The heads of Australian rail’s major construction companies that participated in the Rail Constructors Panel yesterday at AusRAIL 2012 were unanimous in agreeing that one of the biggest constraints currently facing the sector and its future sustainability, is the high cost of tendering.
Tendering costs in Australia, which panellists put at 1-2% of a project’s total cost, are high compared with world benchmarks of 0.5%.
“The cost of tendering is extremely prohibitive and is having an effect on all of our bottom lines and is affecting our sustainability as an industry as a whole,” AbiGroup general manager, rail, Greg Rush said.
“Time is also a cost,” Rush added, “The procurement period in Australia is far, far too long.”
However, according to Thiess head of rail business, Glenn McIlroy, small changes in this area are occurring, with some of the industry’s “more mature clients” now paying for some of the tender fees which is resulting in clients’ attracting “higher calibre” contractors.
The unpredictable and cyclical nature of investment was also named by panellists as a major prohibitive factor impacting the sector’s sustainability.
“The big, glory projects are attractive to governments to announce but a focus on maintaining the existing network in a steady state is often more challenging for them,” McConnell Dowell operations manager rail, Mike Sutcliffe, said.
The need for greater surety on behalf of all levels of governments in Australia around the pipeline of rail projects and a nationally-agreed procurement method was also named by the panellists as necessary for the future sustainability of the sector.
The current uncertainty around rail’s pipeline of projects is also impacting the sector’s ability to retain, train and invest in its workforce. Boom-bust project cycles are affecting contractors’ ability to provide jobs for their workforce during the "spaces between major projects".
“The pipeline is such a boom-bust thing,” McIlory said. “Many contractors put people off as no big jobs are coming along.”
The alternative that is needed, according to John Holland Rail general manager, Richard Stewart, is a base load of work to keep contractors healthy – and their workforce – in between boom-bust cycles.
The age-old spectre of rail’s state-based legacy was indeed apparent in the discussion, with Sutcliffe pointing out that the sector is faced with a lot of bureaucracy that it has to wade through in terms of multiple levels of government.
“I don’t know the answer to that and I suspect that if anyone did, they would be an extremely popular person in the industry,” he said.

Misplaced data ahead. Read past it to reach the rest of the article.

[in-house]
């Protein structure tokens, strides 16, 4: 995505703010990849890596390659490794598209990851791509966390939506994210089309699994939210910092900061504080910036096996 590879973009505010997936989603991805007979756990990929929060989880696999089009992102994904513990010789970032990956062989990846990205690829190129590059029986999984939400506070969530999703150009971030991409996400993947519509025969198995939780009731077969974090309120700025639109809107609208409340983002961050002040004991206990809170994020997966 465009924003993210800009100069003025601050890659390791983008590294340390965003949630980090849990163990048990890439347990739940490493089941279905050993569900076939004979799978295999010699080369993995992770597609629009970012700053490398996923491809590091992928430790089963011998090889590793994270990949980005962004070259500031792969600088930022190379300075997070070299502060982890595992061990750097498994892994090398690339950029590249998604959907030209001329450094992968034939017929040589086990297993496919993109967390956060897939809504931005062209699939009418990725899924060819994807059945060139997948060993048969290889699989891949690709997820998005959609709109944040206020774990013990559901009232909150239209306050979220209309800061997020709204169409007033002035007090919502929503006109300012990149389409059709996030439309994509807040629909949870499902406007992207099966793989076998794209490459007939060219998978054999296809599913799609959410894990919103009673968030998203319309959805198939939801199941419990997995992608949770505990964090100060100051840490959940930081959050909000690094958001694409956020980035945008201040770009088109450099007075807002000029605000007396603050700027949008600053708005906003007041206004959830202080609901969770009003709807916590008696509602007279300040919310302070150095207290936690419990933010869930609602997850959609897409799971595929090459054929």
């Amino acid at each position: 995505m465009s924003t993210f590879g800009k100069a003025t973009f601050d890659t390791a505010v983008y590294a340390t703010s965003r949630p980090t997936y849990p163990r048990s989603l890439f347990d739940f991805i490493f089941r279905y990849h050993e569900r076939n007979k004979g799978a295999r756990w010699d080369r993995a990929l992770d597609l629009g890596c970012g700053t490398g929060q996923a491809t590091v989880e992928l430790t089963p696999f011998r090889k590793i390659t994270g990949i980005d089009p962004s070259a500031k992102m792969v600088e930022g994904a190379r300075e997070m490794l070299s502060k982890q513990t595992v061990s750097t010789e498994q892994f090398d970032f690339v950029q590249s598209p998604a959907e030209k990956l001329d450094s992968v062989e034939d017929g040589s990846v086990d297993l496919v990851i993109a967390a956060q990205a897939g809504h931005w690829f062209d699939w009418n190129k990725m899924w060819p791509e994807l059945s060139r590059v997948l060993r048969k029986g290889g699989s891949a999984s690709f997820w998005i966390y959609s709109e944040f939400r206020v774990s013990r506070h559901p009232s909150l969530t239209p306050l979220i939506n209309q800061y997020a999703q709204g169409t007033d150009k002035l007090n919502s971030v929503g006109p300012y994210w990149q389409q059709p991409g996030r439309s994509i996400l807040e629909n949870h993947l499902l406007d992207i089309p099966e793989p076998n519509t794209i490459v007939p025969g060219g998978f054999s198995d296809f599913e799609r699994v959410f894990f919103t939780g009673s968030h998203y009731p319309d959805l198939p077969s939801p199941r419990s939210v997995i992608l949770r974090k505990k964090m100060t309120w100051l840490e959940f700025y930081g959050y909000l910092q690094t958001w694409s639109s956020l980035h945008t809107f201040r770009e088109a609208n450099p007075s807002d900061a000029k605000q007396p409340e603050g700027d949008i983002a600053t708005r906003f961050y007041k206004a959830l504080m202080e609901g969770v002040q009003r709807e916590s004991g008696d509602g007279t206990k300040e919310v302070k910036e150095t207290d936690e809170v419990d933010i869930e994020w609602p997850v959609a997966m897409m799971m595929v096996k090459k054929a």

The panellist’s convenor, Australasian Railway Association CEO, Bryan Nye, suggested that the Federal Government needed to take on a greater role – potentially via Infrastructure Australia or the Council of Australian Governments (COAG) – in coordinating a consistent, national demand for projects.
On the upside, panellists spoke of an increase and ‘definite change’ in the sector’s ability to attract young graduates and importantly, that graduates were increasingly viewing rail as an ‘industry of choice.’
Nye pointed out that this was compared with a couple of years ago when sewerage engineering was rated by engineers as a better career than rail.
Downer Australia executive general manager rail, Paul Kyte, attributed this to the volume of rail projects occurring now and into the future in Australia as well as the growing prospect of high-speed rail.
“Rail is also an extremely sustainable and safety-conscious industry and young people really value this,” McIllroy added.
The number of female engineers in the sector is also on the increase.
“16% of the workforce are females and gender diversity programs are at the forefront of most companies’ thinking,” Rush said.
In addition, the sector is seeing a greater number of females taking up project management roles, Leighton Contractors general manager major projects, Rob Boulger added.
Moving forward, Boulger believes that greater collaboration amongst contractors is definitely needed.
“We all fight hard to get these projects and by working in a more collaborative way and going back to some of the old alliance ways of working and having two clients in a single procurement process will give us greater value for money,” he said.
“Contractors need a unified voice in selling rail as a serious contender to road,” Laing O’Rourke business development manager Mark Harris added.
The future sustainability of the industry, according to Stewart, is “all about balance.”
“We need to work as an industry to get to the stage where we have a contract form that meets the client’s needs – governments or the private sector – then balance that off with the cost of construction and if we can get that right then we can take that forward and lobby for it,” he said.
For an extensive Q&A with panellists from AusRAIL 2012’s Rail Constructor’s Panel see the AusRAIL print edition of Rail Express – free to all delegates at the conference and subscribers.